There is no modern-day antecedent to the movies Will Ferrell makes with writer-director Adam McKay, with whom Ferrell collaborated during their tenure at Saturday Night Live. To compare their offerings, Anchorman: The Legend of Ron Burgundy and the new Talladega Nights: The Ballad of Ricky Bobby, to the oeuvres of Adam Sandler or the Farrelly brothers would slight those films. So where does that leave them? Somewhere in the 1930s, as spiritual heirs to the throne abandoned by the Marx Brothers. The films of Ferrell and McKay play like potty-mouthed throwbacks to the anarchic slapshtick of Groucho, Chico, Harpo, and even Zeppo.
Talladega Nights might as well be titled A Day at the Races. Like Anchorman, with which it shares its essential plot of a celebrity humiliated and redeemed and an obsession with Ferrell’s pale paunch, Ferrell and McKay’s latest has just enough story to justify being labeled a narrative. But the tale of Ricky Bobby (Ferrell, of course), an abandoned kid who grows up to be a famous NASCAR driver, is beside the point. It’s just the watered-down glue that keeps the movie from playing like a series of sketches in which grown-ass men do dumbass-kid stuff for nearly two hours. There are two kinds of scenes here: the short ones that advance the storyline, and the prolonged sequences in which Ferrell and/or John C. Reilly (as Ricky’s best friend, the whitest-trash Cal Naughton Jr.) and/or Sacha Baron Cohen (as Ricky’s rival, French fancy boy Jean Girard) make shit up and crack each other up and stop the cameras and start all over again. There’s no difference between the movie and the end-credit outtakes.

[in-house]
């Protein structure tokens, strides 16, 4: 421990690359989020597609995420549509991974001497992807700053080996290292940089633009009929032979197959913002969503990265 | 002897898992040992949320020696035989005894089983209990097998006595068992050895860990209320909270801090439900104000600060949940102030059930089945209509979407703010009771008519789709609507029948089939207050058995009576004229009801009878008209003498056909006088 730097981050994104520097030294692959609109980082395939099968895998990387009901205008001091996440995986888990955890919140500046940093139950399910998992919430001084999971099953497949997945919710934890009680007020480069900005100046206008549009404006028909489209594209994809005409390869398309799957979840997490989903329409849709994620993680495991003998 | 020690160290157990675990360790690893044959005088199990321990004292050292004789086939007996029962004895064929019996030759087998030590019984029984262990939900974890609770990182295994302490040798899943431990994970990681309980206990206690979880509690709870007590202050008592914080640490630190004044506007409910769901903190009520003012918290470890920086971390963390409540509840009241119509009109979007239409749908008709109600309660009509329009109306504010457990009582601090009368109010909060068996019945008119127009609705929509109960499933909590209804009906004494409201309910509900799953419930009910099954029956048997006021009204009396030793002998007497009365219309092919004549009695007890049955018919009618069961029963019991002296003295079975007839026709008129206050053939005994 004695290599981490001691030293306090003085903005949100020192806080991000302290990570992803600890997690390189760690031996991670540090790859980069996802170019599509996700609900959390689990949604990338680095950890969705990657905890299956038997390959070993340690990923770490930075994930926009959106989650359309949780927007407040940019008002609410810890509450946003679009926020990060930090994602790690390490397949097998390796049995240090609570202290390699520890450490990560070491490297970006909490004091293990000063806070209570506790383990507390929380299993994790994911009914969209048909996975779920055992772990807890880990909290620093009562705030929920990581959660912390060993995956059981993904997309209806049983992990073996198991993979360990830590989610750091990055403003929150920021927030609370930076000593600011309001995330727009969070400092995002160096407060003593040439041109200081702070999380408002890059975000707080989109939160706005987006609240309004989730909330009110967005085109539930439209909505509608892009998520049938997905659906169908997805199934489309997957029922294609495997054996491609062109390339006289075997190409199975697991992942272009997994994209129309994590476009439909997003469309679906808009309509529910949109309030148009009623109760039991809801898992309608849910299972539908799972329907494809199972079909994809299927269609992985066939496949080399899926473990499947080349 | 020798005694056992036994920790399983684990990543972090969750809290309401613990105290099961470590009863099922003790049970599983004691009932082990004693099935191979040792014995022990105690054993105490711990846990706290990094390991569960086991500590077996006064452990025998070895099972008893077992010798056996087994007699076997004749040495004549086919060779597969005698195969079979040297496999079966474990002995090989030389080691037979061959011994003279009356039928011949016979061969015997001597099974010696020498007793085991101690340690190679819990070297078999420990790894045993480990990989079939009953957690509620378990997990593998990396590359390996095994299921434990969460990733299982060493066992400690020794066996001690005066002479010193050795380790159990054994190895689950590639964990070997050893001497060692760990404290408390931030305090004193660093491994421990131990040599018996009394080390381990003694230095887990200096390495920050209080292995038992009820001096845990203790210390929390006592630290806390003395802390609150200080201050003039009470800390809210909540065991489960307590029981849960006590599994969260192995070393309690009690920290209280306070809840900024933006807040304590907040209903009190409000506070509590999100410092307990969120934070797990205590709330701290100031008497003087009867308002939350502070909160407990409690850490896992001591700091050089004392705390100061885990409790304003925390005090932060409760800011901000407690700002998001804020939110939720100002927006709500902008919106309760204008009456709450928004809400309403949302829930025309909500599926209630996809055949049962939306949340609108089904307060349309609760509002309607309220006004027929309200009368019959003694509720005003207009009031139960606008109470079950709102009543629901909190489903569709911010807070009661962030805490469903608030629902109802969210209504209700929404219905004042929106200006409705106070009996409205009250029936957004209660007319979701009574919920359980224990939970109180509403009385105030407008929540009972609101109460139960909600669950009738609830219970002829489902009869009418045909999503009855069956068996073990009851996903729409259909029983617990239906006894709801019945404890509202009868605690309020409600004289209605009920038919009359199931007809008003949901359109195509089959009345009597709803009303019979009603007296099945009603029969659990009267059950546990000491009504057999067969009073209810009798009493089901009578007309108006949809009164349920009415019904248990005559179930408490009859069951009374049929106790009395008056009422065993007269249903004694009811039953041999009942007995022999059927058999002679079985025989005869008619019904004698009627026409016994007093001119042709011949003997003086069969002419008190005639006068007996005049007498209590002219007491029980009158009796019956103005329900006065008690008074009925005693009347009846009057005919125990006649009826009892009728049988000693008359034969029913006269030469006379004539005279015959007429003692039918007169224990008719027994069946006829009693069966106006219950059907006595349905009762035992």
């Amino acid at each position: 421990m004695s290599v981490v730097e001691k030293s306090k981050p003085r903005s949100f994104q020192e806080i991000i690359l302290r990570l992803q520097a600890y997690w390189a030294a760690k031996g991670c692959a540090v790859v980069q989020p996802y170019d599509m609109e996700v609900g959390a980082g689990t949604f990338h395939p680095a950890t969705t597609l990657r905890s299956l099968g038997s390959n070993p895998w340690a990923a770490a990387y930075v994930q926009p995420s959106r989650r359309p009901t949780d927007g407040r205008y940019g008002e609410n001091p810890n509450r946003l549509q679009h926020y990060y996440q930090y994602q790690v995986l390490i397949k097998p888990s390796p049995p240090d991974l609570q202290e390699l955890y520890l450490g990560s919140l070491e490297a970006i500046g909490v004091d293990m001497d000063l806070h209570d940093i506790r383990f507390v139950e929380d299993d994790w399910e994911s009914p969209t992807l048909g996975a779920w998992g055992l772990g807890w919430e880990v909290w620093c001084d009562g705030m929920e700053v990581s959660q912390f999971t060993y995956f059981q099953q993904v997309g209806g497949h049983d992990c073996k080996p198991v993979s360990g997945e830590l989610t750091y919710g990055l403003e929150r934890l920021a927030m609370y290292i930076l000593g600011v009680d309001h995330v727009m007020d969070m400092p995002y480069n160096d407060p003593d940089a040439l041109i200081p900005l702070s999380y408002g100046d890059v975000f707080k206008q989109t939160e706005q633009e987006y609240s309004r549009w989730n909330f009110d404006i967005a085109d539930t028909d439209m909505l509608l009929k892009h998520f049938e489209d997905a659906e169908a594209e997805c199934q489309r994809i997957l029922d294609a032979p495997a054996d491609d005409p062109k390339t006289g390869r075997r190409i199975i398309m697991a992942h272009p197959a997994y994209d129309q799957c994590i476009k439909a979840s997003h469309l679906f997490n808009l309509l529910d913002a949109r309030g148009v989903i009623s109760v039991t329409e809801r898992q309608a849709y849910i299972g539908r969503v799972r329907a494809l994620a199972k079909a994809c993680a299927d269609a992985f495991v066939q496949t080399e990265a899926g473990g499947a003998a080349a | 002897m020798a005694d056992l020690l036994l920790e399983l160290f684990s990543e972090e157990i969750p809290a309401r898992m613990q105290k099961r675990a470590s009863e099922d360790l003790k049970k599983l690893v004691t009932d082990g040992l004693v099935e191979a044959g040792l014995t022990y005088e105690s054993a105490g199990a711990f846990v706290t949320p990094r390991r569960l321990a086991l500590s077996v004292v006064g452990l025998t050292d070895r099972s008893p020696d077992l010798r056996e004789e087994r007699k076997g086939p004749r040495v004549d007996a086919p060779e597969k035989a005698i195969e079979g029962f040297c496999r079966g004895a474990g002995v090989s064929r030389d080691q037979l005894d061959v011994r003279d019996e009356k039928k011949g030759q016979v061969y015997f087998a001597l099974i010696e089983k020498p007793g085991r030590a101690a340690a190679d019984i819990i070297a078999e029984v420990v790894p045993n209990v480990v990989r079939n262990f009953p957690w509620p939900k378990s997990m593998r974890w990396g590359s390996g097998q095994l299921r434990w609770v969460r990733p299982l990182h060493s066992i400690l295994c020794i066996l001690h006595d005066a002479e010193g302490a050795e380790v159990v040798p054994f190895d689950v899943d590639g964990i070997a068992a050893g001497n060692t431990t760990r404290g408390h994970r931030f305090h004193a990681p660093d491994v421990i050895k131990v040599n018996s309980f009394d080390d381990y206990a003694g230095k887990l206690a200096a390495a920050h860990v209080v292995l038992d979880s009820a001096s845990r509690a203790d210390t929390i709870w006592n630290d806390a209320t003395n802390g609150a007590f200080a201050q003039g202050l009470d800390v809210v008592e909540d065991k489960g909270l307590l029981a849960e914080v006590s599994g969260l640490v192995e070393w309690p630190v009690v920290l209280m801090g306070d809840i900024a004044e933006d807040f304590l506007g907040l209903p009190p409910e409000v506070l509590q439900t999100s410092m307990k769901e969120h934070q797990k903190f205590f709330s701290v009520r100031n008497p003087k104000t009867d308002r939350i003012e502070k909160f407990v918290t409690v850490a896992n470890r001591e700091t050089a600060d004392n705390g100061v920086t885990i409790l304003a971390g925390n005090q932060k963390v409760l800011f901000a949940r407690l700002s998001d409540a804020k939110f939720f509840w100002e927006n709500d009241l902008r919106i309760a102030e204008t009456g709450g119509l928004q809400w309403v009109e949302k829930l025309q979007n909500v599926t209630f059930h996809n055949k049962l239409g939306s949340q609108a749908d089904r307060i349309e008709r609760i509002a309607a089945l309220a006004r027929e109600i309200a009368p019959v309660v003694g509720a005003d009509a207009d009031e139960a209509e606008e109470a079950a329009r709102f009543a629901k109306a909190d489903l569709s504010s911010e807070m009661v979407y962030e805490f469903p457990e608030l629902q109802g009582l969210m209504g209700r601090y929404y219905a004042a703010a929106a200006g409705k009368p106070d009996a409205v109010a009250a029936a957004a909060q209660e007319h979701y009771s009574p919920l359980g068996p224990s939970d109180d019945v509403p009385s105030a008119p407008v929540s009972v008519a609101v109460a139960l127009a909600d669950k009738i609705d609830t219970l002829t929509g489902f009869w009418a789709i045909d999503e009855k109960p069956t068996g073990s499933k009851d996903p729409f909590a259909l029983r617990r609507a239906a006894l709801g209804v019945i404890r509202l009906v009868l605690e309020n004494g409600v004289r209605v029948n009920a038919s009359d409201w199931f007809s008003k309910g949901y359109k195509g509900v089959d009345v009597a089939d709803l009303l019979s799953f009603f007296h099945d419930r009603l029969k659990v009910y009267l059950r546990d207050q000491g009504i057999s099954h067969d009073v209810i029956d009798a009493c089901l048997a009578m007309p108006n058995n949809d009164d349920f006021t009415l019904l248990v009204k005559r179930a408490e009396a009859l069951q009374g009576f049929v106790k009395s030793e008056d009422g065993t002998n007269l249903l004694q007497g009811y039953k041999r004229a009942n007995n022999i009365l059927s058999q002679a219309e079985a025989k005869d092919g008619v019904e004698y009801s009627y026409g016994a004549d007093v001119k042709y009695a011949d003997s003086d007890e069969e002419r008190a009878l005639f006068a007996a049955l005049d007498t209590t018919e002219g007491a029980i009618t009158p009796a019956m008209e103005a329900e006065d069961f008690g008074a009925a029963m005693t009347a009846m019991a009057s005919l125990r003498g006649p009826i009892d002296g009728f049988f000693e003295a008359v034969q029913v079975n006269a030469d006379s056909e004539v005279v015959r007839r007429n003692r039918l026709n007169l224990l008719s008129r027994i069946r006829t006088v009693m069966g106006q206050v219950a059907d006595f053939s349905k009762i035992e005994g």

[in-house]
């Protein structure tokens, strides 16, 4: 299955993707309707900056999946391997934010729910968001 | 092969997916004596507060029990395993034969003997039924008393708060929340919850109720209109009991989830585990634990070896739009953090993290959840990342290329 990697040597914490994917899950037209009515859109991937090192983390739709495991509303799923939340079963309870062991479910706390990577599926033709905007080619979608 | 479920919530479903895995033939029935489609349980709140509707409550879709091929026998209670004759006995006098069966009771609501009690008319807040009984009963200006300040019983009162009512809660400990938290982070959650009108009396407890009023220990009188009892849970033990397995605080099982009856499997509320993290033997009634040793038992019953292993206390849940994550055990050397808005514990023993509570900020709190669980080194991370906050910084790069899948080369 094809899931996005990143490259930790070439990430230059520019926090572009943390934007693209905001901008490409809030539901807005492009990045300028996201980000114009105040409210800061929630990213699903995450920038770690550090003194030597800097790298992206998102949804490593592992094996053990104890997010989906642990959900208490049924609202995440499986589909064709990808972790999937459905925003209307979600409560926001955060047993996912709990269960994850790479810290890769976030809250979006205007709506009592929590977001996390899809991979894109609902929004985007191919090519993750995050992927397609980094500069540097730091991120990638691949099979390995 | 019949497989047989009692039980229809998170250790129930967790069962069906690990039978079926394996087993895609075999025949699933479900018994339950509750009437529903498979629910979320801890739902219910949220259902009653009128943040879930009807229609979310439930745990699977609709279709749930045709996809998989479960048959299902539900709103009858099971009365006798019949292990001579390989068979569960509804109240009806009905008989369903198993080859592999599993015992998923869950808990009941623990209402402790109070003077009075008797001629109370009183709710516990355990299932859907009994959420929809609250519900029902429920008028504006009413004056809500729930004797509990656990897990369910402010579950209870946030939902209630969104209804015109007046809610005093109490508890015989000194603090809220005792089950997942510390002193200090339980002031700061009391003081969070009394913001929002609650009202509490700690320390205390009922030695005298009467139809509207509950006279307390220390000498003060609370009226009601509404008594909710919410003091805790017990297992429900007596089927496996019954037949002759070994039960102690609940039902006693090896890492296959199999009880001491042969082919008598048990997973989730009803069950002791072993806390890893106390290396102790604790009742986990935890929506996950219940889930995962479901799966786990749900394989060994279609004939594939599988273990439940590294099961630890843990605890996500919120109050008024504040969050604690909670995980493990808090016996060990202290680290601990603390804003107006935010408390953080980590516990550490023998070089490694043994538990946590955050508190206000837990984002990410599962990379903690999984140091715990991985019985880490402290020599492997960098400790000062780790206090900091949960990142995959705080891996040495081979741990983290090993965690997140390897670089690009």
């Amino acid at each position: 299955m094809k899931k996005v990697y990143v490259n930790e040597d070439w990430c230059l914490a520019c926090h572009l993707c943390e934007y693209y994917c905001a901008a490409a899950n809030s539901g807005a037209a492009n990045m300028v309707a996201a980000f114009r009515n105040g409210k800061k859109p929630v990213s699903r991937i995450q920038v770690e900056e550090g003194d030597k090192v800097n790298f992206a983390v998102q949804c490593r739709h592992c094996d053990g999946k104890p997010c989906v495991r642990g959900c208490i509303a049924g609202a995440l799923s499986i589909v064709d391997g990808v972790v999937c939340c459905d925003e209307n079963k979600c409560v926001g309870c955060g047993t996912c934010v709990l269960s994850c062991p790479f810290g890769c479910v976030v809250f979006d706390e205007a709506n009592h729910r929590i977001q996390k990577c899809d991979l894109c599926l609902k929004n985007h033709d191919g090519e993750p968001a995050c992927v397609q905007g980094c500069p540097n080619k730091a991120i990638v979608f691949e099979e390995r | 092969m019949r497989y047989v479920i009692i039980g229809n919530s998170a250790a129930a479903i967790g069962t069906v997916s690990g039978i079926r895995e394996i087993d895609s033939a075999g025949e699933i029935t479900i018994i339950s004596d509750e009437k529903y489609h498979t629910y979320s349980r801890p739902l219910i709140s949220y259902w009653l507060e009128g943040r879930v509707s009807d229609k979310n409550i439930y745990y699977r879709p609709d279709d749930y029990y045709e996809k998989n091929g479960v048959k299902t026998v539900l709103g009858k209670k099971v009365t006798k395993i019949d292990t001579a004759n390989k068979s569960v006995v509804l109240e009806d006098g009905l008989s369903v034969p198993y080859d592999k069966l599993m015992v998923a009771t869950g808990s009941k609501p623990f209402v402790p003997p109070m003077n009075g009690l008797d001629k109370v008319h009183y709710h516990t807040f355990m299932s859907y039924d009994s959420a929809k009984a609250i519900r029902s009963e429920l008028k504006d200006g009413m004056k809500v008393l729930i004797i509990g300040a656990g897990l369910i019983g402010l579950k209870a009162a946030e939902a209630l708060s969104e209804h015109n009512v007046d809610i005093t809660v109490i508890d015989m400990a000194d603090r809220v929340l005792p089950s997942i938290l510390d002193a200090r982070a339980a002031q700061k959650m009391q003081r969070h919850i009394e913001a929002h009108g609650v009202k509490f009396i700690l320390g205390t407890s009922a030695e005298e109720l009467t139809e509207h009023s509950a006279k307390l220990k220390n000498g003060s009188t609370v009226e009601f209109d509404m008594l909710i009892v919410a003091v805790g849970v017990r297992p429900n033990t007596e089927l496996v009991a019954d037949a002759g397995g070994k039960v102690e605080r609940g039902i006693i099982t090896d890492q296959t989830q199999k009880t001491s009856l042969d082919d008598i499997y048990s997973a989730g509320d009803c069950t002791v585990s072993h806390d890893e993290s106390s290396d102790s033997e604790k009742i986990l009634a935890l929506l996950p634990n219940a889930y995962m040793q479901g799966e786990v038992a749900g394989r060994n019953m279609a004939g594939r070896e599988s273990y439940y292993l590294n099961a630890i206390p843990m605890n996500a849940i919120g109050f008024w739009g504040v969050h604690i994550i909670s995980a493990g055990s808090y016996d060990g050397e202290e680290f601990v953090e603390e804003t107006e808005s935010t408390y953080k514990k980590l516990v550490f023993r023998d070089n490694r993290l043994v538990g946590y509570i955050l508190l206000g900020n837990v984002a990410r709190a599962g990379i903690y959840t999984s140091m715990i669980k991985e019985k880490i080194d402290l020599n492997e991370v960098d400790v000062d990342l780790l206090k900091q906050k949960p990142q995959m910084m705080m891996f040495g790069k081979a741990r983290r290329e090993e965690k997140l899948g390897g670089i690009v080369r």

Ferrell may be no Groucho Marx— and McKay, no George Kaufman—but, like his predecessor, he works best in projects constructed around him. Just when it appeared he was content to be squandered in ill-fitting disasters, from Bewitched to Curious George, he reminds the audience of why he matters: because he’s the loudest, driest, and most fearless comic actor working. Once more he strips to his undies and gallops around as he did in Old School, but here it goes on and on till it becomes its own subplot.
Still, McKay and Ferrell imbue this shallow nonsense with some wink-wink depth—or at least try. That’s why Amy Adams is there as Ricky’s personal assistant and eventual love interest; that’s why deadpan whizzes Gary Cole and Jane Lynch are there as Ricky’s parents; that’s why Reilly’s there as the best friend who betrays his pal without knowing how or why. It doesn’t mean anything the tale of woe and whoa, but it’s nice to know there’s an effort to keep the car on the track. Because without the chassis, you’re just spinning your wheels.